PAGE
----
The slogan “We Dance Together / We Fight Together” has circulated in various club scenes, as a means of expressing involvement in social movements against police and state brutality; such as Tbilisi’s rave-protest in 2018, and currently in demonstrations that are spreading throughout Poland against the wave of violence directed toward LGBTQ+ communities (check out a very informative discussion between philosopher Ewa Majewska and Polish creators in the queer culture scene).

More on the pocketbook

From 3 to 6 pm, we will have a new pocketbook Viskas bendra (All is Common) release, for which we invite you to a workshop where you will have the chance to make a customised pocketbook. The publication features a Lithuanian-translated essay “Baroque Sunbursts” by Mark Fisher about the potential of rave culture to establish communal relations amidst a world overcome by separations; as well as a Lithuanian introduction by club member Nindzė. The workshop is organised by two of our club members: Studio Cryo, who is also the graphic designer of the booklet and will lead the workshop, and Valentin of print.kamp who developed the printing and binding vision. 

And of course, from 4 to 10 pm a group of ULWC friends will serve some good sounds:

Reyna Deyna & Lukas Danys 
Mávros Skýlos
Raf Symons

* There will be plenty of drinks on site, and please bring cash for donations which will go directly and entirely to Belarusian street activists. 
You can check here [LT] [RU] [ENG] for more information on the groups receiving the support, an interview with them and how to donate online.



The Leisure Communism Group as part of the Ultimate Leisure Workers’ Club is dedicated to the theoretical and political development of Leisure Communism.  

Our thinking starts out with the nightlife experience as we know (or knew) it: a greenhouse to enclose oneself for entirety of hours; a shield from the horrors of the passing of time and lifely worries; a chemically induced deliverance to an ephemeral paradise in hell. While it may be easy to discard the popular desires energized by such environments as mere escapist retreats from a real left unscathed, we propose for a political embrace of these zones by considering, what we believe to be, their ultimate fantasy: a world without work, founded on principles of free association and communal luxury – or what we have come to call Leisure Communism.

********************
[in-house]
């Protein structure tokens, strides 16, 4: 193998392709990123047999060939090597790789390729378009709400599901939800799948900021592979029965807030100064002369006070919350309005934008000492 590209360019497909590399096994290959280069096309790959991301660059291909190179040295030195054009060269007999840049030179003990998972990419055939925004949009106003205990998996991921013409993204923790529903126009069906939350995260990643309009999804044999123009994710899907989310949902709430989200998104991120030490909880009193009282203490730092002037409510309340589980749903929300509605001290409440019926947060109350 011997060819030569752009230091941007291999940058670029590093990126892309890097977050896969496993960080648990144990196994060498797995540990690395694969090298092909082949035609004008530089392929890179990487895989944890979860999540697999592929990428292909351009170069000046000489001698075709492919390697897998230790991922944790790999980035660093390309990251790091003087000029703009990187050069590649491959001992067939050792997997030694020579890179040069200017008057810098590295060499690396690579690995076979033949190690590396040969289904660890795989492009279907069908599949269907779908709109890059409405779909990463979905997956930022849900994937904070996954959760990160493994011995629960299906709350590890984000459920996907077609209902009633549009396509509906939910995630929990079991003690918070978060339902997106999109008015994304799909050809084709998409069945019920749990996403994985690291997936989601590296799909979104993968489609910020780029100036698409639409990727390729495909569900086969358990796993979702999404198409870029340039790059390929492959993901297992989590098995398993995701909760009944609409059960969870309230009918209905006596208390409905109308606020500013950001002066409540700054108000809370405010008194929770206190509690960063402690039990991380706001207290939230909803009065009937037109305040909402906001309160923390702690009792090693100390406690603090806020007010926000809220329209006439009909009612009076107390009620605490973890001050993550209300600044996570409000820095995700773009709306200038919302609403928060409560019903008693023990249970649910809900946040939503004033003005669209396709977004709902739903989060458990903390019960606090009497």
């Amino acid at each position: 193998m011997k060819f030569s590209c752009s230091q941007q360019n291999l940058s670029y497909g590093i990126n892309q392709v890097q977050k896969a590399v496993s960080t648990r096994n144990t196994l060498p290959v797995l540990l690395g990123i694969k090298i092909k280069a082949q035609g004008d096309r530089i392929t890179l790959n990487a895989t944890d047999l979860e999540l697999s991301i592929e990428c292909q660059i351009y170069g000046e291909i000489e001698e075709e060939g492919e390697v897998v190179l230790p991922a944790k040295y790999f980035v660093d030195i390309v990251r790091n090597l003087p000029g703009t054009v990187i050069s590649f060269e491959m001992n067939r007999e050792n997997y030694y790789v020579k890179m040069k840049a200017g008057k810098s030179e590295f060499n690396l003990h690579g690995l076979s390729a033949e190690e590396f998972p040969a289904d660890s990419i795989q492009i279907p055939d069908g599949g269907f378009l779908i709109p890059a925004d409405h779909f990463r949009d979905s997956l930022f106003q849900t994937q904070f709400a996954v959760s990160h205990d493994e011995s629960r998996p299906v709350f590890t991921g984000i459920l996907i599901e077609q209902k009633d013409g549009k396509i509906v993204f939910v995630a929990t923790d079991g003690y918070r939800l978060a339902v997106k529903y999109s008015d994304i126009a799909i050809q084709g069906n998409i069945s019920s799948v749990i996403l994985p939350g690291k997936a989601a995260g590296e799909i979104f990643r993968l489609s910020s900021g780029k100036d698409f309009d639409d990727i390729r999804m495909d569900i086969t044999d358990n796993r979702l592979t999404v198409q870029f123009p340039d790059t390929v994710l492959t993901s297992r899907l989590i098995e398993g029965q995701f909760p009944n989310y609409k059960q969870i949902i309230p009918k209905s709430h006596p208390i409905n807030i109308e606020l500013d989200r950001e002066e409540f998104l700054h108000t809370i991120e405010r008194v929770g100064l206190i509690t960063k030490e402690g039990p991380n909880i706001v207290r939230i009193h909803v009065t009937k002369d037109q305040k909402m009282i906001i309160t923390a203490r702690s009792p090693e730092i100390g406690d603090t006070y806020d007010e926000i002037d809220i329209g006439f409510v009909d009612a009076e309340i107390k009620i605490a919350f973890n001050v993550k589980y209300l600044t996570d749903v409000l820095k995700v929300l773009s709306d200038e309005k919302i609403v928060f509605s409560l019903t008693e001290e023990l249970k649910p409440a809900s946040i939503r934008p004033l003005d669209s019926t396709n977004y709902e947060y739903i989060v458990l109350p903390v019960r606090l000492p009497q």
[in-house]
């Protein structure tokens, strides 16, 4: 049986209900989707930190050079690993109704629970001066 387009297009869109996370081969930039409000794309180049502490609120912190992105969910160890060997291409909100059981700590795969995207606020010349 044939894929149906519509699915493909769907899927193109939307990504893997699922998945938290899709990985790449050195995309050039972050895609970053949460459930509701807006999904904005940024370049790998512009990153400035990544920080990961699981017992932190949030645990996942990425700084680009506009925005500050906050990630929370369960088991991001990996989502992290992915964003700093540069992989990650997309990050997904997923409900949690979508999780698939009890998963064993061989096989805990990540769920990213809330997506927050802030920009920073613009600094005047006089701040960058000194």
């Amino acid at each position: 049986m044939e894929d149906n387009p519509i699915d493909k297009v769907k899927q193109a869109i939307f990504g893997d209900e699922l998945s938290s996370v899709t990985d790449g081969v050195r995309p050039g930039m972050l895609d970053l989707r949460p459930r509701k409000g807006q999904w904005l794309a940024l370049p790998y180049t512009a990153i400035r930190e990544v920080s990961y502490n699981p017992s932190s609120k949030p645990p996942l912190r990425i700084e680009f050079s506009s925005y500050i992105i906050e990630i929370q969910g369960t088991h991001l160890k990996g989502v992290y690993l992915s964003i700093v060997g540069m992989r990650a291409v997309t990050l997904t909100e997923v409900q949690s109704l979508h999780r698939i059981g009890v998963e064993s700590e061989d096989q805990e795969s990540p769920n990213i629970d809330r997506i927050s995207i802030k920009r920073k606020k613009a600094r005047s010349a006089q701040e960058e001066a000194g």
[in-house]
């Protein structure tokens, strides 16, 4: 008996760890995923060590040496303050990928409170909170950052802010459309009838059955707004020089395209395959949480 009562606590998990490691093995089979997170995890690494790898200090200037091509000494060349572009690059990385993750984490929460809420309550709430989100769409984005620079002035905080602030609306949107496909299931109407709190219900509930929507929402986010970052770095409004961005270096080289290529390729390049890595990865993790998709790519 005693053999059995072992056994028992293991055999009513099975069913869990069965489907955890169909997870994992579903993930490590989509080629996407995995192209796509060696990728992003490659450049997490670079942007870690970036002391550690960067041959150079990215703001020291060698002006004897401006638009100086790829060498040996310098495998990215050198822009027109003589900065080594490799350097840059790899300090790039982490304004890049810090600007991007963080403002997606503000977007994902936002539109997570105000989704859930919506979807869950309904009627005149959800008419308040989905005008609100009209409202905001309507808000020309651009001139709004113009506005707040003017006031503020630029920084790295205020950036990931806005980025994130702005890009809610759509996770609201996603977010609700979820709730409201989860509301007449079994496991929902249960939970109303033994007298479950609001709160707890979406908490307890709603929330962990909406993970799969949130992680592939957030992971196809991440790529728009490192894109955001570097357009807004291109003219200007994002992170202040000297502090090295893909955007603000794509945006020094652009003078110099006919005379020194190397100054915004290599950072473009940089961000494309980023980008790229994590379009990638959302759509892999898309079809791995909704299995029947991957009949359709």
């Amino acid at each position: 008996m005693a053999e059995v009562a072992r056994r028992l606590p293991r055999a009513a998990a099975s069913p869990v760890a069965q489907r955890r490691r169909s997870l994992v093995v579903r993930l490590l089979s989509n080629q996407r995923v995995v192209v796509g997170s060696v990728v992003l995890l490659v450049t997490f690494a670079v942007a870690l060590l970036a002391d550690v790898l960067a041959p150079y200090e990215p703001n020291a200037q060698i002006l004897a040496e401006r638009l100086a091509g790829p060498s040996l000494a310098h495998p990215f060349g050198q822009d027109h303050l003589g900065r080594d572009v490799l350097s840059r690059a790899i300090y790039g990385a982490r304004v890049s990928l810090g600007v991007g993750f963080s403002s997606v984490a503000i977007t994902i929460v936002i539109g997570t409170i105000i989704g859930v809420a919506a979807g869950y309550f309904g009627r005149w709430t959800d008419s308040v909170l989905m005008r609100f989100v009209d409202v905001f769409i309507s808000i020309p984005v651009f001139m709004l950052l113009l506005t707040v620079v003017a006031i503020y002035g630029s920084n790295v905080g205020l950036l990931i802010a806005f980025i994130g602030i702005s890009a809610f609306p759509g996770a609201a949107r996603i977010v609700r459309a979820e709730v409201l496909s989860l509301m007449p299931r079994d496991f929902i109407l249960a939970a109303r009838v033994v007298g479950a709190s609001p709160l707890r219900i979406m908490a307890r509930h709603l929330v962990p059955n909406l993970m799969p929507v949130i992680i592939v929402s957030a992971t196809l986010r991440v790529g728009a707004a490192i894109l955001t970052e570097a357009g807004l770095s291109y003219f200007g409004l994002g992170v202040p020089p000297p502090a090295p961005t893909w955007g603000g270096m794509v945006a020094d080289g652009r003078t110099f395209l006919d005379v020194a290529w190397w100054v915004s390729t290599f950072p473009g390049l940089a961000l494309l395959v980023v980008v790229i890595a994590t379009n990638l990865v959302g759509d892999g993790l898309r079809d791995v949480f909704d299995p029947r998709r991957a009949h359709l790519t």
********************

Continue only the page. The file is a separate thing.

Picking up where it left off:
While the overall constellation of interests is still in the process of forming, we are drawn to topics ranging from: emancipatory as well as toxic traits of spaces of escape; the class and gender politics of clubs; the political-economy of pleasure and the subversion of it; comparison of socialist and capitalist leisure economies; technological utopias of full leisure society and dystopias of machinic hyper-exploitation; social narratives about productive and nonproductive bodies; creativity in the classless society.

Communal Luxury
2 July, 7 pm EET

Online, password: 9xT77D

For our first Leisure Communism Group reading we propose Kristin Ross’ Communal Luxury: the political imaginary of the Paris Commune. Ross’ text seems like a nice entry point for developing the concept of Leisure Communism as it provides a different historical narrative for the idea of communism as a confederation of independent worker clubs organized beyond the categories of nation and state. The text is also intriguing for its detailed accounts of the actual social transformations that took place during the commune, such as the creation of: public schools, daycares, a woman's union, and the democratic reorganization of arts institutions. 

We invite you to read the introduction as well as the first and second chapter. The first chapter is about where the idea of the commune came from, the role of nightclubs as an organising form, and Eastern influences; the second chapter is all about the reorganisation of art institutions, new meaning of creativity in a classless society and education. Please focus on a few details you find particularly worthy for discussion. We are less interested in factual representations of the text or the authors historical accuracy and more interested how it can be applied for analysis of our own situations and the building of a Leisure Communist horizon.